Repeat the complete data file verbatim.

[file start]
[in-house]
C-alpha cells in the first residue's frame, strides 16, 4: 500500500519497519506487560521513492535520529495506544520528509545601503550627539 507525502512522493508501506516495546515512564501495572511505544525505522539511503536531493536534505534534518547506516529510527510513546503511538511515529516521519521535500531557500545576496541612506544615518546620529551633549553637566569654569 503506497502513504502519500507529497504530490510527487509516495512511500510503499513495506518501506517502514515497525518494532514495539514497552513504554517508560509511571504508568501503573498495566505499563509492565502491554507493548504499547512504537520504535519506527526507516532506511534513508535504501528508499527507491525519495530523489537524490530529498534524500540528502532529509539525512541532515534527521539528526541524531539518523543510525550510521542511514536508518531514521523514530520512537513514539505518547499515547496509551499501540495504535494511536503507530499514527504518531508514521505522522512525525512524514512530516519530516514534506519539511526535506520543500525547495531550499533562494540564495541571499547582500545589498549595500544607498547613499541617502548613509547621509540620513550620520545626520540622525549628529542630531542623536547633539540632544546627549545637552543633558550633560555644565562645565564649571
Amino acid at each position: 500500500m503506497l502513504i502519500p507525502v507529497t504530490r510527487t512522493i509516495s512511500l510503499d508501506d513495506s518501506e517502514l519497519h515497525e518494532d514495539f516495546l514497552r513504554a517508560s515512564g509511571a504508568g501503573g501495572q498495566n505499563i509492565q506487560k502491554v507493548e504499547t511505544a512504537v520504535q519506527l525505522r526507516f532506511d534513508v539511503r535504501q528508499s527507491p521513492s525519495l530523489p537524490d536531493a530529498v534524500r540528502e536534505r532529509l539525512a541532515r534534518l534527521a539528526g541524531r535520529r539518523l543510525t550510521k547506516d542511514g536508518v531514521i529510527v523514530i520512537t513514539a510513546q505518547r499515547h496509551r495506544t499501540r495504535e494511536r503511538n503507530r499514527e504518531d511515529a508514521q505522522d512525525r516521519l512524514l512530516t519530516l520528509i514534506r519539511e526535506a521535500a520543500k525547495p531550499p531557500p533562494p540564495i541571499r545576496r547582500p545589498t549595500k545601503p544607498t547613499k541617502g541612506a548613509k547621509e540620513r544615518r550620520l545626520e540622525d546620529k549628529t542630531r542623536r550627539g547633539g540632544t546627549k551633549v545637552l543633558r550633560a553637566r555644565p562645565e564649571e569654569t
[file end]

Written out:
[in-house]
C-alpha cells in the first residue's frame, strides 16, 4: 500500500519497519506487560521513492535520529495506544520528509545601503550627539 507525502512522493508501506516495546515512564501495572511505544525505522539511503536531493536534505534534518547506516529510527510513546503511538511515529516521519521535500531557500545576496541612506544615518546620529551633549553637566569654569 503506497502513504502519500507529497504530490510527487509516495512511500510503499513495506518501506517502514515497525518494532514495539514497552513504554517508560509511571504508568501503573498495566505499563509492565502491554507493548504499547512504537520504535519506527526507516532506511534513508535504501528508499527507491525519495530523489537524490530529498534524500540528502532529509539525512541532515534527521539528526541524531539518523543510525550510521542511514536508518531514521523514530520512537513514539505518547499515547496509551499501540495504535494511536503507530499514527504518531508514521505522522512525525512524514512530516519530516514534506519539511526535506520543500525547495531550499533562494540564495541571499547582500545589498549595500544607498547613499541617502548613509547621509540620513550620520545626520540622525549628529542630531542623536547633539540632544546627549545637552543633558550633560555644565562645565564649571
Amino acid at each position: 500500500m503506497l502513504i502519500p507525502v507529497t504530490r510527487t512522493i509516495s512511500l510503499d508501506d513495506s518501506e517502514l519497519h515497525e518494532d514495539f516495546l514497552r513504554a517508560s515512564g509511571a504508568g501503573g501495572q498495566n505499563i509492565q506487560k502491554v507493548e504499547t511505544a512504537v520504535q519506527l525505522r526507516f532506511d534513508v539511503r535504501q528508499s527507491p521513492s525519495l530523489p537524490d536531493a530529498v534524500r540528502e536534505r532529509l539525512a541532515r534534518l534527521a539528526g541524531r535520529r539518523l543510525t550510521k547506516d542511514g536508518v531514521i529510527v523514530i520512537t513514539a510513546q505518547r499515547h496509551r495506544t499501540r495504535e494511536r503511538n503507530r499514527e504518531d511515529a508514521q505522522d512525525r516521519l512524514l512530516t519530516l520528509i514534506r519539511e526535506a521535500a520543500k525547495p531550499p531557500p533562494p540564495i541571499r545576496r547582500p545589498t549595500k545601503p544607498t547613499k541617502g541612506a548613509k547621509e540620513r544615518r550620520l545626520e540622525d546620529k549628529t542630531r542623536r550627539g547633539g540632544t546627549k551633549v545637552l543633558r550633560a553637566r555644565p562645565e564649571e569654569t